Clean energy boilers for schools in South

Climate Change Minister James Shaw announced the $200m fund in January. Photo: RNZ
Climate Change Minister James Shaw announced the $200m fund in January. Photo: RNZ
Government funding to switch coal boilers to clean energy is being rolled out to another 18 schools, including nine in Otago and Southland.

The Clean Powered Public Service fund announced in January this year by Climate Change Minister James Shaw as part of the New Zealand Upgrade Programme initially targeted eight schools and two hospitals.

This morning, Shaw announced that the list was being expanded to include another 18 schools, bringing the total to 26.

The announcement allocates $50 million from the $200 million total for the switchovers.

Latest recipients are:

• Waitaki Boys' High School (Otago)
• Big Rock Primary School (Otago)
• Murihiku Young Parents' Learning Centre (Southland)
• Rosebank School (Balclutha) (Otago)
• Dipton School (Southland)
• Edendale Primary School (Southland)
• Invercargill Middle School (Southland)
• Pukerau School (Southland)
• Waikaka School (Southland)

• Te Kura Kaupapa Māori o Wairarapa (Wairarapa)
• Meremere School (Waikato)
• Miller Avenue School (Waikato)
• Newfield Park School (Southland)
• Manukorihi Intermediate School (Taranaki)
• Ōhakune School (Manawatū-Whanganui)
• Greytown School (Wairarapa)
• Ōhau School (Manawatū-Whanganui)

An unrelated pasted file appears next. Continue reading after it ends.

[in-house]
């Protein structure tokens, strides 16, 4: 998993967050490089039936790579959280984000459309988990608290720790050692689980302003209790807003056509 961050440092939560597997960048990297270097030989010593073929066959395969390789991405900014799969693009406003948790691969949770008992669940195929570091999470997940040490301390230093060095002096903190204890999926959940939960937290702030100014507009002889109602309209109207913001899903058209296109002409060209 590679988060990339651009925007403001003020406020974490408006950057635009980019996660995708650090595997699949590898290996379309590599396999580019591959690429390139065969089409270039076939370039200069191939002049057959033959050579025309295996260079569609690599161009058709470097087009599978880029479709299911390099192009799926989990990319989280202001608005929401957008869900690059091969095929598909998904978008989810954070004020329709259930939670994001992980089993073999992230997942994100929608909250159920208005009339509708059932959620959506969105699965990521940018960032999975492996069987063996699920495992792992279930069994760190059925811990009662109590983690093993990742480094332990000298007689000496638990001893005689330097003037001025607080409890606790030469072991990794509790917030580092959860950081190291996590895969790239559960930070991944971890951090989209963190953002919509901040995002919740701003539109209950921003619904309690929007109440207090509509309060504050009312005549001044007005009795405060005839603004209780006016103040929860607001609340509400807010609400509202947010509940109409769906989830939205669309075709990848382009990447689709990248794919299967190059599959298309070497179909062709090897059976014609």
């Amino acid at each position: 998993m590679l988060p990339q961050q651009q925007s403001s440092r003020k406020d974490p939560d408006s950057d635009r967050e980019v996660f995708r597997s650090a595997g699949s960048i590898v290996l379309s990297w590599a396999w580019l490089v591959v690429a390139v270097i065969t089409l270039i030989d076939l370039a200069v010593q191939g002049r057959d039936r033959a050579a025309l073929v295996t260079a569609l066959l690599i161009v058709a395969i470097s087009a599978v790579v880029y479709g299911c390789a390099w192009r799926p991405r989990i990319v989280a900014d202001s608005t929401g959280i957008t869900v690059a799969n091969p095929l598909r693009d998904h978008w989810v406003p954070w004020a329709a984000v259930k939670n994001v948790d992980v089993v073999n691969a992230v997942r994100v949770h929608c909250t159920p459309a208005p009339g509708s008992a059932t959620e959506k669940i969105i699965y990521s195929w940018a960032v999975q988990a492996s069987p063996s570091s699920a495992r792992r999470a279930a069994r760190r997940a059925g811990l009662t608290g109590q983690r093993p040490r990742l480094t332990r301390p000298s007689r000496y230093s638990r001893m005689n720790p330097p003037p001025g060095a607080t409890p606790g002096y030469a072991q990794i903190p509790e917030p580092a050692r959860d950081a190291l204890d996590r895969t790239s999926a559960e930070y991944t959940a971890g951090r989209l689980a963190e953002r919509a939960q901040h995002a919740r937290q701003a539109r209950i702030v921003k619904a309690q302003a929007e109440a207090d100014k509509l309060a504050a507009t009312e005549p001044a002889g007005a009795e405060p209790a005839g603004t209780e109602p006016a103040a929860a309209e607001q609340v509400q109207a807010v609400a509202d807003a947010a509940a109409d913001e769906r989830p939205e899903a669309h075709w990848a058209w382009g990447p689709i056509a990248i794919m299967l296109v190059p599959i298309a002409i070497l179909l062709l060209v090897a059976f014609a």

• Pukerua Bay School (Wellington)

Shaw said the replacements at these 18 schools would reduce carbon emissions by around 36,500 tonnes over the next 10 years.

"Because of the inaction by previous governments, far too many of our schools still use old, dirty, climate-polluting boilers to keep their kids warm.

"We are changing that by making sure that more kids, now and in the future, will be kept warm at school by clean energy."

The University of Canterbury, Lakes District Health Board, MidCentral District Health Board, Inland Revenue, Auckland University of Technology, and New Zealand Defence Force have also made upgrades under the fund.

Shaw said further schools to make use of the fund would be announced later this year and next year.

"I have visited some of the schools we're supporting and in a couple of places have seen the old dirty boiler we're replacing, which are in rooms coated black by coal deposits that have built up over 60 years of someone literally having to shovel coal first thing in the morning so the kids have somewhere warm to learn.

"I've then gone on to visit another school that has already had the work done, and seen a pristine, quiet, hugely efficient wood chip boiler.

"Seeing the work the fund is supporting pales in comparison to talking to kids and hearing how excited they are to find out that their school is helping the planet they are going to inherit from us. I am delighted that more kids and young people will soon have the same to say about their school."

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